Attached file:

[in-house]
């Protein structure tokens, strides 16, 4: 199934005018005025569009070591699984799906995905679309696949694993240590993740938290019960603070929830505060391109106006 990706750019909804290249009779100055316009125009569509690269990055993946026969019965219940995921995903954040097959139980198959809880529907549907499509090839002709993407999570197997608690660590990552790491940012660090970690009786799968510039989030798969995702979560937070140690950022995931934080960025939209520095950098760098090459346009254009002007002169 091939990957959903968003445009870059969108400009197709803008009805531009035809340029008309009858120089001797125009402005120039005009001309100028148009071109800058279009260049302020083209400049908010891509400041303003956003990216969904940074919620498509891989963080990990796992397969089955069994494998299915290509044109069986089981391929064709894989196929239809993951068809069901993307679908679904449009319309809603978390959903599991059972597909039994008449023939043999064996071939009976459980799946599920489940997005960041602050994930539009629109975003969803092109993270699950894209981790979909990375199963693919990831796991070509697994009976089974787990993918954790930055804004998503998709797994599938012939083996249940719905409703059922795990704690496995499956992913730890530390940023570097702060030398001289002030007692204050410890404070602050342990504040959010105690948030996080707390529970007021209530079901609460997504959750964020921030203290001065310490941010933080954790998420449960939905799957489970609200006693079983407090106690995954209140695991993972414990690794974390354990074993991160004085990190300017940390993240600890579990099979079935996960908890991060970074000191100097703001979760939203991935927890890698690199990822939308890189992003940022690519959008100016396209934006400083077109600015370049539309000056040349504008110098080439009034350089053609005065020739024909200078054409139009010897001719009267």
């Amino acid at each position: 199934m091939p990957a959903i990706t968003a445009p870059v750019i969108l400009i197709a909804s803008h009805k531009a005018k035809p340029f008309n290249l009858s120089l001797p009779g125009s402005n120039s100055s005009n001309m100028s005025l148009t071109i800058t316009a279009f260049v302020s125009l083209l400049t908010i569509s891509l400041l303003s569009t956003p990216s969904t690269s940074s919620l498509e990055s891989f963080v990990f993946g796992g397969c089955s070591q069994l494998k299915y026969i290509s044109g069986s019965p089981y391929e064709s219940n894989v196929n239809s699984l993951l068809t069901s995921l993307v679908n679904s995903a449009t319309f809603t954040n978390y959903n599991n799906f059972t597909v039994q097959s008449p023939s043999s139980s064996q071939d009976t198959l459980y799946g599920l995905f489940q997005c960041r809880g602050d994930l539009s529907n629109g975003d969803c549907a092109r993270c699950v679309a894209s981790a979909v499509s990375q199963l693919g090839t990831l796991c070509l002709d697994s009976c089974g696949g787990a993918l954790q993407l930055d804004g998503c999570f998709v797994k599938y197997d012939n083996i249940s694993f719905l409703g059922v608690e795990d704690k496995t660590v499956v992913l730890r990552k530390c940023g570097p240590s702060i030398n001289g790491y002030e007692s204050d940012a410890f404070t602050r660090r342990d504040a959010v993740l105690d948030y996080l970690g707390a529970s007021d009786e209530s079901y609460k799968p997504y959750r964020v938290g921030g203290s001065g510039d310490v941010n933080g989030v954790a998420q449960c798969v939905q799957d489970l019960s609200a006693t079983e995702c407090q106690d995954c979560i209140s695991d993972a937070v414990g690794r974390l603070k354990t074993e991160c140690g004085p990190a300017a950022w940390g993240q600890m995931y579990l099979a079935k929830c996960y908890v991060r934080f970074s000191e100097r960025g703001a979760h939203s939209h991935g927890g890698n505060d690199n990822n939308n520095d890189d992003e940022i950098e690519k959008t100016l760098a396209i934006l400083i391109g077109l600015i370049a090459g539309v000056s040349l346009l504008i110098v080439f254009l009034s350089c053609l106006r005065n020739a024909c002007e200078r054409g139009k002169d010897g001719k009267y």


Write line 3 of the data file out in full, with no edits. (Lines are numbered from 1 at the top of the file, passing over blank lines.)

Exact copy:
């Amino acid at each position: 199934m091939p990957a959903i990706t968003a445009p870059v750019i969108l400009i197709a909804s803008h009805k531009a005018k035809p340029f008309n290249l009858s120089l001797p009779g125009s402005n120039s100055s005009n001309m100028s005025l148009t071109i800058t316009a279009f260049v302020s125009l083209l400049t908010i569509s891509l400041l303003s569009t956003p990216s969904t690269s940074s919620l498509e990055s891989f963080v990990f993946g796992g397969c089955s070591q069994l494998k299915y026969i290509s044109g069986s019965p089981y391929e064709s219940n894989v196929n239809s699984l993951l068809t069901s995921l993307v679908n679904s995903a449009t319309f809603t954040n978390y959903n599991n799906f059972t597909v039994q097959s008449p023939s043999s139980s064996q071939d009976t198959l459980y799946g599920l995905f489940q997005c960041r809880g602050d994930l539009s529907n629109g975003d969803c549907a092109r993270c699950v679309a894209s981790a979909v499509s990375q199963l693919g090839t990831l796991c070509l002709d697994s009976c089974g696949g787990a993918l954790q993407l930055d804004g998503c999570f998709v797994k599938y197997d012939n083996i249940s694993f719905l409703g059922v608690e795990d704690k496995t660590v499956v992913l730890r990552k530390c940023g570097p240590s702060i030398n001289g790491y002030e007692s204050d940012a410890f404070t602050r660090r342990d504040a959010v993740l105690d948030y996080l970690g707390a529970s007021d009786e209530s079901y609460k799968p997504y959750r964020v938290g921030g203290s001065g510039d310490v941010n933080g989030v954790a998420q449960c798969v939905q799957d489970l019960s609200a006693t079983e995702c407090q106690d995954c979560i209140s695991d993972a937070v414990g690794r974390l603070k354990t074993e991160c140690g004085p990190a300017a950022w940390g993240q600890m995931y579990l099979a079935k929830c996960y908890v991060r934080f970074s000191e100097r960025g703001a979760h939203s939209h991935g927890g890698n505060d690199n990822n939308n520095d890189d992003e940022i950098e690519k959008t100016l760098a396209i934006l400083i391109g077109l600015i370049a090459g539309v000056s040349l346009l504008i110098v080439f254009l009034s350089c053609l106006r005065n020739a024909c002007e200078r054409g139009k002169d010897g001719k009267y």